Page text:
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On the Blogs: Long-Festering Mine-Cleanup Liabilities Demand an Honest Assessment of Their Origins

December 31, 2020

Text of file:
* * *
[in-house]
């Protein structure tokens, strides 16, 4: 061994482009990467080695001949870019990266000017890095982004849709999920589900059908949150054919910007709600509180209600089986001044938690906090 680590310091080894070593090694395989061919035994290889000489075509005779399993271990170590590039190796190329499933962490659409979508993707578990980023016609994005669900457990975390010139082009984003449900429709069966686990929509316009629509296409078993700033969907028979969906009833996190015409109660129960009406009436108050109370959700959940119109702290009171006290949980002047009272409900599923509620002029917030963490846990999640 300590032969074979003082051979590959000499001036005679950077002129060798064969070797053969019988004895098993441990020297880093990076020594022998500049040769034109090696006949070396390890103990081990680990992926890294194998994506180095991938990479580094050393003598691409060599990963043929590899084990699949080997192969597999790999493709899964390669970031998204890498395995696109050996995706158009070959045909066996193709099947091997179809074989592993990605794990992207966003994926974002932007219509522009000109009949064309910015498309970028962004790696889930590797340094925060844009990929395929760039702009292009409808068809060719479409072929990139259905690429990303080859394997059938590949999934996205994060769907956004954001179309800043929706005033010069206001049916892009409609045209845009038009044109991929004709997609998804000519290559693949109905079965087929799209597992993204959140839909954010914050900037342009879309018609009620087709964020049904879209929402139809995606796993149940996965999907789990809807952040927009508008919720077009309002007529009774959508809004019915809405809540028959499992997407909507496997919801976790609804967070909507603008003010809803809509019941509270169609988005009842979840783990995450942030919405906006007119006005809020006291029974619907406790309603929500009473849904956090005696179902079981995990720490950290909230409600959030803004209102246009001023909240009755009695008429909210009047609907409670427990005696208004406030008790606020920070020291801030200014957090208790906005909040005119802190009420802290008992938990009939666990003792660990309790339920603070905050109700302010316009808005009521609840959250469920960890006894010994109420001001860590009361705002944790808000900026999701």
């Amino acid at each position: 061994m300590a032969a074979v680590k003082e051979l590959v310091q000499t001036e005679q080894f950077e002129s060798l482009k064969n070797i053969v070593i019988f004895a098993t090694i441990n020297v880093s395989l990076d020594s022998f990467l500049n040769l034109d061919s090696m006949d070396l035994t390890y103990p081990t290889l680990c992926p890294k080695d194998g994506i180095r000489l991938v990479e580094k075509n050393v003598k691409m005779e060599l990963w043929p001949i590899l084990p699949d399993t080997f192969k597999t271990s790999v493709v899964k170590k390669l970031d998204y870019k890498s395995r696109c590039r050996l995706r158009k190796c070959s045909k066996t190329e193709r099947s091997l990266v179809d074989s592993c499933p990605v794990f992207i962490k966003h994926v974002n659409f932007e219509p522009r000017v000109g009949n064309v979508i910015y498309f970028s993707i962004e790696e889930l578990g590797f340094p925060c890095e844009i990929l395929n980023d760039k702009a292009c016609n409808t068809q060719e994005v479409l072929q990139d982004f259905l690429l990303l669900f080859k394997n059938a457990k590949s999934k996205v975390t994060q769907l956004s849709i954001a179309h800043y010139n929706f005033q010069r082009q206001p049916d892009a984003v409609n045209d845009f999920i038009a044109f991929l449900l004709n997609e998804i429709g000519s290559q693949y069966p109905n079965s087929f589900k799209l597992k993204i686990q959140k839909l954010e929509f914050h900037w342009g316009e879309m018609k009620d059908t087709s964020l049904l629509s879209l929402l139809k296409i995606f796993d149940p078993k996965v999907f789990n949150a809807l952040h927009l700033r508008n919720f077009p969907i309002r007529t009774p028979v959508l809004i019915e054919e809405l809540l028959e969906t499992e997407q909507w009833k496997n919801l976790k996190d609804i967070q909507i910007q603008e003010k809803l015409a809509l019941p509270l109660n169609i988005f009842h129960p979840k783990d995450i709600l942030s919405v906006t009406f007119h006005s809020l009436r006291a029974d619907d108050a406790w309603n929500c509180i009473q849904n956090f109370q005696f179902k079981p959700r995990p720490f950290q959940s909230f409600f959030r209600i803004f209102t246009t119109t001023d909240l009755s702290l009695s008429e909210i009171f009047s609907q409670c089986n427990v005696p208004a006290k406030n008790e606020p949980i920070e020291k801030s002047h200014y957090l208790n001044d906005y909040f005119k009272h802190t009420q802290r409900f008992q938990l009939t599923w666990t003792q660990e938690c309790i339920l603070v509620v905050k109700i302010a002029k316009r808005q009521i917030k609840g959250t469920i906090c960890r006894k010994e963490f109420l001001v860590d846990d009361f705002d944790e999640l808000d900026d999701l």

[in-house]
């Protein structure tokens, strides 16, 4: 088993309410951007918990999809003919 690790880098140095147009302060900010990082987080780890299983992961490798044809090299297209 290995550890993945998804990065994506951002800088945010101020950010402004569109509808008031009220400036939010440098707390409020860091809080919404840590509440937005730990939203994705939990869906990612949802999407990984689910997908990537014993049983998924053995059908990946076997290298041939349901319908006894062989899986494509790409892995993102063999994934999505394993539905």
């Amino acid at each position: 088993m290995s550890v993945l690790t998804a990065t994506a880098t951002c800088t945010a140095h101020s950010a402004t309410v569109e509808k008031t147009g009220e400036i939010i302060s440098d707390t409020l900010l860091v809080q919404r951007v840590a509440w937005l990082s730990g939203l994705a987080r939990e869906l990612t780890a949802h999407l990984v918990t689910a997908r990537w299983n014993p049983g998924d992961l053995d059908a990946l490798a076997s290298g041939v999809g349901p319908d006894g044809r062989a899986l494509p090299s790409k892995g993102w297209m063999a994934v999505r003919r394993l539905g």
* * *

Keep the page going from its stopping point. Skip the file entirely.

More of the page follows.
first_img FacebookTwitterLinkedInEmailPrint分享Ken Ward Jr. for the Charleston (W.V.) Gazette-Mail:Earlier this week, The New York Times had the latest of the recent national stories to take a stab at explaining the impending crisis regarding the cleanup of decades of pollution problems related to coal mining. The Washington Post had its own version of this story a few months ago.It’s great that these issues are getting national attention. But this attention is long overdue. And one thing that is a bit worrisome is that there is a tone in the stories that sometimes makes it seem like this all came out of nowhere — that no one possibly could have imagined this crisis.That’s just not true.Part of the problem is the focus in the coverage on the issue of “self bonding,” in which mining companies basically promise they have the money available for cleanups, rather than actually posting insurance bonds that would fund reclamation if they went belly up. The real issue in my mind is less self-bonding, and more the simple nature of states being allowed to run permit programs based on bond “pools.” Rather than requiring full-cost bonds — surety of some sort to cover the actual projected reclamation costs — companies pay a per-acre bond that goes into a common pool. It’s no surprise to readers of this blog that the per-acre bonds never covered the actual reclamation costs, let alone long-term water treatment.And for many, many — many — years, environmental and citizen groups like the West Virginia Highlands Conservancy have been preaching that the bond pools (like West Virginia’s Special Reclamation Fund) didn’t have enough money — and would literally collapse if there were a collection of serious coal company bankruptcies.In West Virginia, state regulators have never forced mine operators to post bonds or otherwise obtain insurance that would cover the full cost of land reclamation or water treatment at their mines. Instead, operators post bonds in smaller amounts, or they “self bond” by showing regulators they are financially healthy.A “bond pool” or “special reclamation fund,” which also includes money from a reclamation tax on all mine operators, is used by Department of Environmental Protection’s Office of Special Reclamation to clean up mine sites that are abandoned since passage of the 1977 federal strip-mining law. That bond pool itself has, for years, struggled with maintaining enough funds to pay to clean up mines left to the state’s supervision when companies go belly-up.It’s going to take a lot of work from smart people to find ways out of this mess — but one thing that is important in solving this and so many other coalfield issues is being honest about how the problems came to be.Full item: The looming coal cleanup crisis On the Blogs: Long-Festering Mine-Cleanup Liabilities Demand an Honest Assessment of Their Originslast_img

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